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You've Got Mail

You've Got Mail
Theatrical release poster
Directed by Nora Ephron
Produced by Nora Ephron
Lauren Shuler Donner
Screenplay by Nora Ephron
Delia Ephron
Based on Parfumerie 
by Miklós László
Starring Tom Hanks
Meg Ryan
Parker Posey
Jean Stapleton
Dave Chappelle
Steve Zahn
Greg Kinnear
Music by George Fenton
Cinematography John Lindley
Edited by Richard Marks
Distributed by Warner Bros.
Release dates
  • December 18, 1998 (1998-12-18)
Running time
119 minutes
Country United States
Language English
Budget $65 million
Box office $250.8 million[1]

You've Got Mail is a 1998 American romantic comedy-drama film directed by Nora Ephron, starring Tom Hanks and Meg Ryan. It was written by Nora and Delia Ephron. The film is about two people in a online romance who are unaware that they are also business rivals. It marks the third coupling of stars Tom Hanks and Meg Ryan, who had previously appeared together in Joe Versus the Volcano (1990) and Sleepless in Seattle (1993).


  • Plot 1
  • Cast 2
  • Production 3
    • Influences 3.1
    • Filming 3.2
  • Soundtrack 4
  • Reception 5
    • Box office 5.1
    • Critical response 5.2
  • References 6
  • External links 7


Kathleen Kelly (Steve Zahn), Aunt Birdie (Jean Stapleton), and Christina (Heather Burns) open up her small shop that morning.

Following a day on the town with his eleven-year-old aunt Annabel (Hallee Hirsh) and four-year-old half brother Matthew (Jeffrey Scaperrotta) (the children of his frequently divorced grandfather and father, respectively), Joe enters Kathleen's store to let his younger relatives experience storytime. Joe and Kathleen have a friendly casual conversation that reveals Kathleen's fears about the Fox Books store opening around the corner, shocking Joe. He therefore introduces himself with "Joe. Just call me Joe," omitting his last name, and makes an abrupt exit with the children. However, at a publishing party for New York book business people later in the week, Joe and Kathleen meet again, where Kathleen discovers Joe's true identity. She accuses him of deliberate deception and spying, while he responds by belittling her tiny store.

Following suggestions from Frank and from Joe via his secret "NY152" identity Kathleen begins a media war, including both a boycott of Fox Books and an interview on the local news. All the while, "NY152" and "Shopgirl" continue their verbal courtship, until "NY152" asks "Shopgirl" to meet. Too anxious to go alone, Joe brings Kevin along for emotional support. He insists that "Shopgirl" may be the love of his life. Meanwhile Kevin, looking in a cafe window at the behest of nervous Joe, discovers the true identity of "Shopgirl." When Joe is told that it is actually Kathleen behind the name, first flees but returns to confront her as Joe (still concealing his "NY152" alter ego – and his feelings). The two exchange some bitter words and Joe leaves the cafe hurt, leaving Kathleen initially remorseful. Kathleen later returns home puzzled why NY152 might have stood her up but accepts his online apology the next evening.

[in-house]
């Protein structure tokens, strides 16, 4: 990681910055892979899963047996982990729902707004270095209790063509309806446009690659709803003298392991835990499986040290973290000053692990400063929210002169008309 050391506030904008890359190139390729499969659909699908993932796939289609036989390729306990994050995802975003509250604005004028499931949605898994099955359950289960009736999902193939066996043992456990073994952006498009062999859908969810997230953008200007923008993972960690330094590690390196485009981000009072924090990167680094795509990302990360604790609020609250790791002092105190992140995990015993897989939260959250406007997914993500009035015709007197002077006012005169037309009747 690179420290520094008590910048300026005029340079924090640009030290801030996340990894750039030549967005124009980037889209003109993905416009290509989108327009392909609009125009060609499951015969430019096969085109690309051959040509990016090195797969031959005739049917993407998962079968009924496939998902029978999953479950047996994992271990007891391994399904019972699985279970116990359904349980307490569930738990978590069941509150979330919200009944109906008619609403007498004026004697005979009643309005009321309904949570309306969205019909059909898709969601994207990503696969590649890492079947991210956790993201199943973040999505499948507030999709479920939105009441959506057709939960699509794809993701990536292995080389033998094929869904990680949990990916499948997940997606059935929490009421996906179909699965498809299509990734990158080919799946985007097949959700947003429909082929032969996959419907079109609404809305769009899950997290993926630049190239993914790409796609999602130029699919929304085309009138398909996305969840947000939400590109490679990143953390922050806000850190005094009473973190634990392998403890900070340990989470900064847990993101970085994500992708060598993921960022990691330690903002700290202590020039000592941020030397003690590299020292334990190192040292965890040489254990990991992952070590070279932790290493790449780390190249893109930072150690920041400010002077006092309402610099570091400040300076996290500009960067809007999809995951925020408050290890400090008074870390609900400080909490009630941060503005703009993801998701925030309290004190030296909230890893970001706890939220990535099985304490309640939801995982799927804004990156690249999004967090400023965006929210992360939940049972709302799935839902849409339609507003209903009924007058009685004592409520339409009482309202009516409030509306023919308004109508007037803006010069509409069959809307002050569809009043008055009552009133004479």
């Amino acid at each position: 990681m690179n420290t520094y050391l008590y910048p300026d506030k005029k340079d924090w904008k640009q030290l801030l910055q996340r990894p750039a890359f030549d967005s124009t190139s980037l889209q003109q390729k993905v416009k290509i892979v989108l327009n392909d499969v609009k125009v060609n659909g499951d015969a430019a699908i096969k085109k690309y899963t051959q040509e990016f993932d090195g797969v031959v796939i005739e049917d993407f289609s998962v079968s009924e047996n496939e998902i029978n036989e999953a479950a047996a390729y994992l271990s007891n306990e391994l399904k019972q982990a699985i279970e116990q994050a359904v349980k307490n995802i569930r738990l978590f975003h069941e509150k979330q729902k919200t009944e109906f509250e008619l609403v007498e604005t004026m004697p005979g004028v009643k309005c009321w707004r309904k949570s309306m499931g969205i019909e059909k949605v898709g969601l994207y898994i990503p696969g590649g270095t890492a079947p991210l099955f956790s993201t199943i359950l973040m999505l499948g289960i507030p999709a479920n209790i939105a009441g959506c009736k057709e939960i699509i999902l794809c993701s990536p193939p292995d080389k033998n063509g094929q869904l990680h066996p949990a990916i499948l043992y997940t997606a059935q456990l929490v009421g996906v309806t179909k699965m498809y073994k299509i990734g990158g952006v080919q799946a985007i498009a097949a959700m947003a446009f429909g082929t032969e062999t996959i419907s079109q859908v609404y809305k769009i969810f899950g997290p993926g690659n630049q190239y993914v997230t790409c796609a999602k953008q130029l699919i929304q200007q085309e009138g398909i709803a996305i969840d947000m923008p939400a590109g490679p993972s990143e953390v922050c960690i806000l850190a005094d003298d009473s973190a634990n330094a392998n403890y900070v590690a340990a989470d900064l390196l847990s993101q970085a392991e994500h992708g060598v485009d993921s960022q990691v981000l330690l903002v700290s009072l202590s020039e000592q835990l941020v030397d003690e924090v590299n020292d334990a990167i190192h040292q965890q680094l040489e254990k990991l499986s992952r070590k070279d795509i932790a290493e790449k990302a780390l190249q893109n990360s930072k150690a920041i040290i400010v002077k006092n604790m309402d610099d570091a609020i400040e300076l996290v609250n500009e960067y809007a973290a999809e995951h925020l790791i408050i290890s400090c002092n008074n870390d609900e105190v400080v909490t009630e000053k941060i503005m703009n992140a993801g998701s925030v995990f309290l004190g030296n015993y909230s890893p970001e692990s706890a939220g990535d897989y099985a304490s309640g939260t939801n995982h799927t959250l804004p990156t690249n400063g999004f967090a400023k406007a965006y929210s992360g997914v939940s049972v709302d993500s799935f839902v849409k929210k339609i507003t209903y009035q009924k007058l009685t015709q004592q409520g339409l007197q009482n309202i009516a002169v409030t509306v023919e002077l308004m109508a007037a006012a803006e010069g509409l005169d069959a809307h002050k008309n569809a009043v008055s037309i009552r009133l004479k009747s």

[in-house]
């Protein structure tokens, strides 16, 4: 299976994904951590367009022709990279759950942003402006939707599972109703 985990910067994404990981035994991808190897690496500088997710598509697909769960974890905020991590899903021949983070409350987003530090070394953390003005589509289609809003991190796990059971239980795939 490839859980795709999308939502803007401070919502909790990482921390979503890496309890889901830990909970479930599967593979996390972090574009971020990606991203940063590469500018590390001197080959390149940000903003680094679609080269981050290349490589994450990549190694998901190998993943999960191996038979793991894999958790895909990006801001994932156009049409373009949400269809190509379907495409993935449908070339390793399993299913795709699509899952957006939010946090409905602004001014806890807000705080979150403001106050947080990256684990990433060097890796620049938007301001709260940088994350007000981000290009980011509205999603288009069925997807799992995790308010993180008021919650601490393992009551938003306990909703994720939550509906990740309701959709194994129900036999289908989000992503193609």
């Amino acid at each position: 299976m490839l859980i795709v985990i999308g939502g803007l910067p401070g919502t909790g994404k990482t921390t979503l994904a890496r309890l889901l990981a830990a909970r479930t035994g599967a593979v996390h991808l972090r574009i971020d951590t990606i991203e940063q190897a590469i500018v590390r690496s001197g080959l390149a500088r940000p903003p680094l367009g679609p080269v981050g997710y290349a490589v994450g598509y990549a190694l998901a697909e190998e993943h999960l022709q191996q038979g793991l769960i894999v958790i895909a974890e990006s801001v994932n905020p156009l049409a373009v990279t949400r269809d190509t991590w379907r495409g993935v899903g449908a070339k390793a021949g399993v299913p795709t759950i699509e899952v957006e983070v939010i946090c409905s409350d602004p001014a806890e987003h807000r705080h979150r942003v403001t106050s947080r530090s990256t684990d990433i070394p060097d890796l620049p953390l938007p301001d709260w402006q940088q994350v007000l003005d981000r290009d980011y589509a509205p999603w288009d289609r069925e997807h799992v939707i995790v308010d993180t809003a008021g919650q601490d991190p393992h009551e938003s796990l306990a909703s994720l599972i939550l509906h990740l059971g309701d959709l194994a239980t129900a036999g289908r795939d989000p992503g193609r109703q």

Despite all efforts, The Shop Around the Corner slowly goes under. In a somber moment Kathleen enters Fox Books to discover the true nature of the store is one of friendliness and relaxation, yet without the same dedication to children's books as her independent shop. Eventually, her employees move on to other jobs; as Christina goes job hunting, George gets a job at the children's department at a Fox Books store (Joe later says working in George's department now requires the equivalent of a PhD in children's literature) and Birdie, who is already quietly wealthy from investments, retires.

Allowing time for their electronic relationship to convalesce, Joe visits Kathleen, bearing flowers, while she is sick, and for the first time makes a favorable impression. Joe discovers that Kathleen has broken up with Frank, who is starting a relationship with Sydney Ann (Jane Adams), a talk show host whose TV interview struck mutual sparks. This is predated by one week by Joe and his uptight egocentric girlfriend, Patricia (Parker Posey), who broke up after being stuck in the elevator in their apartment building, prompting Joe to realize who he prefers. Kathleen and Joe cease hostilities and develop a tentative friendship that warms over the course of a few weeks as they begin to spend more time with one another.

During this period, "NY152" mysteriously puts off meeting Kathleen, prompting friendly amusing banter between Joe and Kathleen. Finally, "NY152" and "Shopgirl" agree to meet for the first time since "NY152" apparently stood her up. Joe and his dog Brinkley (the topic of numerous e-mails) meet Kathleen at Riverside Park. Kathleen admits that she had wanted "NY152" to be Joe so badly, and the two kiss.